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Age and Individual Sleep Characteristics Affect Cognitive Performance in Anesthesiology Residents after a 24-Hour Shift

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Tadinac, Meri and Sekulić, Ante and Hromatko, Ivana and Mazul-Sunko, Branka and Ivančić, Romina. (2014). Age and Individual Sleep Characteristics Affect Cognitive Performance in Anesthesiology Residents after a 24-Hour Shift. Acta Clinica Croatica, 53(1). pp. 22-30. ISSN 0353-9466

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Abstract

Previous research has shown that both shift work and sleep deprivation have an adverse influence on various aspects of human cognitive performance. The aim of this study was to explore changes in cognitive functioning and subjective sleepiness of anesthesiology residents after a 24-hour shift. Twenty-six anesthesiology residents completed a set of psychological instruments at the beginning and at the end of the shift, as well as a questionnaire regarding information about the shift, Stanford Sleepiness Scale, and Circadian Type Questionnaire. There was a significant decline in cognitive performance measured by the Auditory Verbal Learning Test after the shift. The effect was stronger in older participants and in those with high scores on rigidity of sleep scale and low scores on the ability to overcome sleepiness scale. There were no differences in the digits forward test (a measure of concentration), while digits backward test (a measure of working memory) even showed an improved performance after the shift. Although participants reported being significantly sleepier after the shift, the subjective sleepiness did not correlate with any of the objective measures of cognitive performance. In conclusion, the performance in short tasks involving concentration and working memory was not impaired, while performance in long-term and monotone tasks declined after sleep deprivation, and the magnitude of this decline depended on the specific individual characteristicsof sleep and on age. Surprisingly, age seemed to have an important impact on cognitive functions after shift work even in the relatively age-homogeneous population of young anesthesiology residents.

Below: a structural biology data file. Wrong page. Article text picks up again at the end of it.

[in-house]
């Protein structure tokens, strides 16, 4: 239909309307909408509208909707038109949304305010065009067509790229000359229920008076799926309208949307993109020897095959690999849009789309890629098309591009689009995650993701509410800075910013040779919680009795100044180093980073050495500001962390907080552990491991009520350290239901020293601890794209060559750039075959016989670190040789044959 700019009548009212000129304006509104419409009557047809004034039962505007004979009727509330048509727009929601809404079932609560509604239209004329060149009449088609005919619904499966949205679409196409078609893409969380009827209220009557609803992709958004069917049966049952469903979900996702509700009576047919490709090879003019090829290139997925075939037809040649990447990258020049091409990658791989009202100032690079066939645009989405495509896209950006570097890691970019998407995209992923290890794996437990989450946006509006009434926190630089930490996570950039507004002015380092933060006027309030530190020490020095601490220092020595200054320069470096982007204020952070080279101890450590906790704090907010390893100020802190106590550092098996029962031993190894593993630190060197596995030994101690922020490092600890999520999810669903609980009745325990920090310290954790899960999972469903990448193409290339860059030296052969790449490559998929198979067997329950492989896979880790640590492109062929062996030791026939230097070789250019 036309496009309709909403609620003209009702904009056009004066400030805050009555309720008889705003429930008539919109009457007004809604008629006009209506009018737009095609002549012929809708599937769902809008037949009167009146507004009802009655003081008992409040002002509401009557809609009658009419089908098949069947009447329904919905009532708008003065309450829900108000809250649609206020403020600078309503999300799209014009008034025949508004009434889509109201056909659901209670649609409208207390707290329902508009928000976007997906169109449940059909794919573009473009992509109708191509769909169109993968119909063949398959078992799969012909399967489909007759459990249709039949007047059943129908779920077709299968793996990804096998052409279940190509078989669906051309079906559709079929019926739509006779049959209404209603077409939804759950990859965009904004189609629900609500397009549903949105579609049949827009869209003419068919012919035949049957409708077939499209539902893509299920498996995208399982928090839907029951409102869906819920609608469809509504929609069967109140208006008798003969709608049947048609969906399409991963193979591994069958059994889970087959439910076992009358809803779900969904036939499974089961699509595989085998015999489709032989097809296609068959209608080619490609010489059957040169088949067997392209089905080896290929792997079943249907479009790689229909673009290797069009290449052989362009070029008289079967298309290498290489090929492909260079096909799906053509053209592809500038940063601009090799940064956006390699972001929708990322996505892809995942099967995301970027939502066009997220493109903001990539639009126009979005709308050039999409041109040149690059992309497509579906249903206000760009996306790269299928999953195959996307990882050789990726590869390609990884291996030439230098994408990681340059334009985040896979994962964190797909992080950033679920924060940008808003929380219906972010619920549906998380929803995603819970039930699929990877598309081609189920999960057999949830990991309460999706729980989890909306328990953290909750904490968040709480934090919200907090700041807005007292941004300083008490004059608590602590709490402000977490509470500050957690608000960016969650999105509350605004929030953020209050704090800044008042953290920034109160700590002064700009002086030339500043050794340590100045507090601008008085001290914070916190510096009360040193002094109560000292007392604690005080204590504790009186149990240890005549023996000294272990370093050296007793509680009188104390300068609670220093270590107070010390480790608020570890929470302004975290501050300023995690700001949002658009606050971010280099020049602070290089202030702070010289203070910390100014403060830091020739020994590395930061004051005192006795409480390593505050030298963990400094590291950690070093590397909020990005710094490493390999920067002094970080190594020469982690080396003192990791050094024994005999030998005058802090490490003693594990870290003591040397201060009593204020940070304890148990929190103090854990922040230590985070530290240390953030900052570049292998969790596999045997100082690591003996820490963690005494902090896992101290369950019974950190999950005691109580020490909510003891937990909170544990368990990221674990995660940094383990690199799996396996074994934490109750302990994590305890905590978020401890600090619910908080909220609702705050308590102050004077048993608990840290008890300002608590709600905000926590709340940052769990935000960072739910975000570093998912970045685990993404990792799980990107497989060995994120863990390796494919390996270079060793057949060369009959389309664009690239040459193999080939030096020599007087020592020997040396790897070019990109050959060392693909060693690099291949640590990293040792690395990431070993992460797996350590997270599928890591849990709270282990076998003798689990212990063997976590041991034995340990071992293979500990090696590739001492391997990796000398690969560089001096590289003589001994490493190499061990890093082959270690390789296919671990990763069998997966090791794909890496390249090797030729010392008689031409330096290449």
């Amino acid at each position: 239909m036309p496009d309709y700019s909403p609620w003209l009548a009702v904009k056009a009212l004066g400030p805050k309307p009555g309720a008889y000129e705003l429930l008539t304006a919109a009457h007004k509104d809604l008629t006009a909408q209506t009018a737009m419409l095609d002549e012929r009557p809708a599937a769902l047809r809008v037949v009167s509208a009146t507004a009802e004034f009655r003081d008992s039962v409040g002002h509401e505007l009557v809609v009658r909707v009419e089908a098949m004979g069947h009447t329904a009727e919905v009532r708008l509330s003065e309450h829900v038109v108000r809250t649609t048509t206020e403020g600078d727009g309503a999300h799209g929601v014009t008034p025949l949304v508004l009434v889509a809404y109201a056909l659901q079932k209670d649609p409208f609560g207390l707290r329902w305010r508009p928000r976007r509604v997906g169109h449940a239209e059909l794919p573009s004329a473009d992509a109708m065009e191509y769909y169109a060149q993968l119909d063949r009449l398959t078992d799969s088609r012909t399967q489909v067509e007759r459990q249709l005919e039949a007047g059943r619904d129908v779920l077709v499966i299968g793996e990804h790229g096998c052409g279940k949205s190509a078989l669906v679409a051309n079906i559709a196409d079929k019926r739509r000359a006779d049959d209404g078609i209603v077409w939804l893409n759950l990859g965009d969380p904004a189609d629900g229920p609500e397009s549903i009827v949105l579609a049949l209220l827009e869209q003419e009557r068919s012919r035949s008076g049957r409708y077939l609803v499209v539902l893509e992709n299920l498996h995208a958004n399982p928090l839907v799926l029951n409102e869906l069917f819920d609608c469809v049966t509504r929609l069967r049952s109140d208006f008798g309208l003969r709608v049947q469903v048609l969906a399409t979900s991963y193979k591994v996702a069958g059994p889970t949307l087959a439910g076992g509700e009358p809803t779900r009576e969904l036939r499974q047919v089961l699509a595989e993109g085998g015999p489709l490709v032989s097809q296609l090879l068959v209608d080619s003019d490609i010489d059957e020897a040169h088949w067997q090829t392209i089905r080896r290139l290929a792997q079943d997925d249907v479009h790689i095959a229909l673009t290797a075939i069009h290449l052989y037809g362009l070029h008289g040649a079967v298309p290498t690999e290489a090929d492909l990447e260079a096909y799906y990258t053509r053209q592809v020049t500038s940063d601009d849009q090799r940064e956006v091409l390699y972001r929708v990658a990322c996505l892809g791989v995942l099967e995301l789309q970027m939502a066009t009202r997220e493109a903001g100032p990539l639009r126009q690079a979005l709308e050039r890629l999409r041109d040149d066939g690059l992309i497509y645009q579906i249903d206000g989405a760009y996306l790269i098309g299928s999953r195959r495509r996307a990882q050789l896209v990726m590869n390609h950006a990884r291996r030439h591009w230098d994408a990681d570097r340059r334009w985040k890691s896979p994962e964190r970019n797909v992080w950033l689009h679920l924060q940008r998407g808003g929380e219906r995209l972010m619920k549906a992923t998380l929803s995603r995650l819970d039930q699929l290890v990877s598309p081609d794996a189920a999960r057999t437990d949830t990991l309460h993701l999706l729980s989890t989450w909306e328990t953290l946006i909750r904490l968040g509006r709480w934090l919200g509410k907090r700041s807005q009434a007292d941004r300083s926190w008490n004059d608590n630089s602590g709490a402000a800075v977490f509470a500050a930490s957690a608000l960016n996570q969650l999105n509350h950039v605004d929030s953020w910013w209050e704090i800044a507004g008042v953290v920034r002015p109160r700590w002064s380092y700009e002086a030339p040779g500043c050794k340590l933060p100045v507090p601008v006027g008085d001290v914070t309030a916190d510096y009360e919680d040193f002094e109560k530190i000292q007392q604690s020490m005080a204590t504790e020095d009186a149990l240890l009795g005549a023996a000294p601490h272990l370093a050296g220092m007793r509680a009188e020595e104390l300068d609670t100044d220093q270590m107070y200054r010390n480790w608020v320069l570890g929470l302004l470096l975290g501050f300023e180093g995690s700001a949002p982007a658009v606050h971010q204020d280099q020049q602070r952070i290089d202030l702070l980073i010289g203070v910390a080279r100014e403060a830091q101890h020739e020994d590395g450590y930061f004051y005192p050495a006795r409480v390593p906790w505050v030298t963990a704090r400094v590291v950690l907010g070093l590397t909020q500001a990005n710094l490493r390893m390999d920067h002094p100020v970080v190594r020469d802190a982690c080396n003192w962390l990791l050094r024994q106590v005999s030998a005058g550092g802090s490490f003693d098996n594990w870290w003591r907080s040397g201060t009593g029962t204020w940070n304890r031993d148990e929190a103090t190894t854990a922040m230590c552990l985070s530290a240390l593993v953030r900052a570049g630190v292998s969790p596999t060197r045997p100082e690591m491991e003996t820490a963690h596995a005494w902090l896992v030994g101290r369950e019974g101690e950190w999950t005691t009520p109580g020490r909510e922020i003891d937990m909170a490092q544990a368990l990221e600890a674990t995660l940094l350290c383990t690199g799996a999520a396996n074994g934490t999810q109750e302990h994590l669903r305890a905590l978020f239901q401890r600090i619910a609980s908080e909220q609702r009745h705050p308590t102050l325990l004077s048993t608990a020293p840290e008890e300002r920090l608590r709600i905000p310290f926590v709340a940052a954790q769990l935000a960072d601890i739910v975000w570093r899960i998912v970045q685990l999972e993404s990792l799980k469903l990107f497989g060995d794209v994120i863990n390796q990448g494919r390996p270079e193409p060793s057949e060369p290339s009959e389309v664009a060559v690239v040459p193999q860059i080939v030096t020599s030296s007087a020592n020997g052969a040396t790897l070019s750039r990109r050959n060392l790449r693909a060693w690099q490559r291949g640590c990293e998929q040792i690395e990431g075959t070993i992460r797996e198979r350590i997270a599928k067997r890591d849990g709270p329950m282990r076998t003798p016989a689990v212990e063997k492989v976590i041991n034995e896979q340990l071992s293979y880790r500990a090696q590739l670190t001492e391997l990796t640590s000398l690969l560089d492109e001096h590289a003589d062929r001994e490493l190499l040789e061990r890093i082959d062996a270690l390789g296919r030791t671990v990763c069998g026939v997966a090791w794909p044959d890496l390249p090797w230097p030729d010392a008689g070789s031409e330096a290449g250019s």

Item Type: Article
Uncontrolled Keywords: Work schedule tolerance; Internship and residency; Anesthesiology; Cognition; Memory; Verbal learning; Sleep deprivation; Stress, psychological; Burnout, professional
Subjects: Psychology > Kognitivna psihologija
Departments: Department of Psychology
Date Deposited: 07 Jul 2017 11:40
Last Modified: 07 Jul 2017 11:40
URI: http://darhiv.ffzg.unizg.hr/id/eprint/5537

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